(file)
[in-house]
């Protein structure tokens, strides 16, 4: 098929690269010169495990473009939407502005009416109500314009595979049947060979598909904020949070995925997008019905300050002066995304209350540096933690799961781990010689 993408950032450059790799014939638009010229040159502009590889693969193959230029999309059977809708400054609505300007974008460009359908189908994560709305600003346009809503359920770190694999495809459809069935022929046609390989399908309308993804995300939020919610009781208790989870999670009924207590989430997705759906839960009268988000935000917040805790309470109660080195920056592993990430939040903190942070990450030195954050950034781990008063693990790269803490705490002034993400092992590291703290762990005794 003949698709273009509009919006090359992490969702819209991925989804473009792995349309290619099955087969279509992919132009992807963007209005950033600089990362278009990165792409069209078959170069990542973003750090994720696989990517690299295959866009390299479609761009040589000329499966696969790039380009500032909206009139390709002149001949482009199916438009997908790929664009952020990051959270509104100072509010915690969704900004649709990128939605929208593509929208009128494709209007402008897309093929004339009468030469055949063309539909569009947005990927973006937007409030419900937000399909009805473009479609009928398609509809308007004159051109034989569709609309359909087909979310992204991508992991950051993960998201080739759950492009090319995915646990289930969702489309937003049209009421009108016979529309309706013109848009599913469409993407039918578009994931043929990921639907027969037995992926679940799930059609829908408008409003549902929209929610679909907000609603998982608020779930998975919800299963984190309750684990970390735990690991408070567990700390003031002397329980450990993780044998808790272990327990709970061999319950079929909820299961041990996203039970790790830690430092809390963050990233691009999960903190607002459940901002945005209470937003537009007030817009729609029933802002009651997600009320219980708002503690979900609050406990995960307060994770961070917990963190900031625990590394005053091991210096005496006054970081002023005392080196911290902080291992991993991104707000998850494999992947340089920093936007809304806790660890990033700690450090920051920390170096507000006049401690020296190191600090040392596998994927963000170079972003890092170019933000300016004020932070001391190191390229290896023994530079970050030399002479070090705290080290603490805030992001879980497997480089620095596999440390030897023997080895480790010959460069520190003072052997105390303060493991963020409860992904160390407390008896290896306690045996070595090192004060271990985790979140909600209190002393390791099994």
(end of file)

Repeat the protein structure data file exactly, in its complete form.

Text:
[in-house]
């Protein structure tokens, strides 16, 4: 098929690269010169495990473009939407502005009416109500314009595979049947060979598909904020949070995925997008019905300050002066995304209350540096933690799961781990010689 993408950032450059790799014939638009010229040159502009590889693969193959230029999309059977809708400054609505300007974008460009359908189908994560709305600003346009809503359920770190694999495809459809069935022929046609390989399908309308993804995300939020919610009781208790989870999670009924207590989430997705759906839960009268988000935000917040805790309470109660080195920056592993990430939040903190942070990450030195954050950034781990008063693990790269803490705490002034993400092992590291703290762990005794 003949698709273009509009919006090359992490969702819209991925989804473009792995349309290619099955087969279509992919132009992807963007209005950033600089990362278009990165792409069209078959170069990542973003750090994720696989990517690299295959866009390299479609761009040589000329499966696969790039380009500032909206009139390709002149001949482009199916438009997908790929664009952020990051959270509104100072509010915690969704900004649709990128939605929208593509929208009128494709209007402008897309093929004339009468030469055949063309539909569009947005990927973006937007409030419900937000399909009805473009479609009928398609509809308007004159051109034989569709609309359909087909979310992204991508992991950051993960998201080739759950492009090319995915646990289930969702489309937003049209009421009108016979529309309706013109848009599913469409993407039918578009994931043929990921639907027969037995992926679940799930059609829908408008409003549902929209929610679909907000609603998982608020779930998975919800299963984190309750684990970390735990690991408070567990700390003031002397329980450990993780044998808790272990327990709970061999319950079929909820299961041990996203039970790790830690430092809390963050990233691009999960903190607002459940901002945005209470937003537009007030817009729609029933802002009651997600009320219980708002503690979900609050406990995960307060994770961070917990963190900031625990590394005053091991210096005496006054970081002023005392080196911290902080291992991993991104707000998850494999992947340089920093936007809304806790660890990033700690450090920051920390170096507000006049401690020296190191600090040392596998994927963000170079972003890092170019933000300016004020932070001391190191390229290896023994530079970050030399002479070090705290080290603490805030992001879980497997480089620095596999440390030897023997080895480790010959460069520190003072052997105390303060493991963020409860992904160390407390008896290896306690045996070595090192004060271990985790979140909600209190002393390791099994």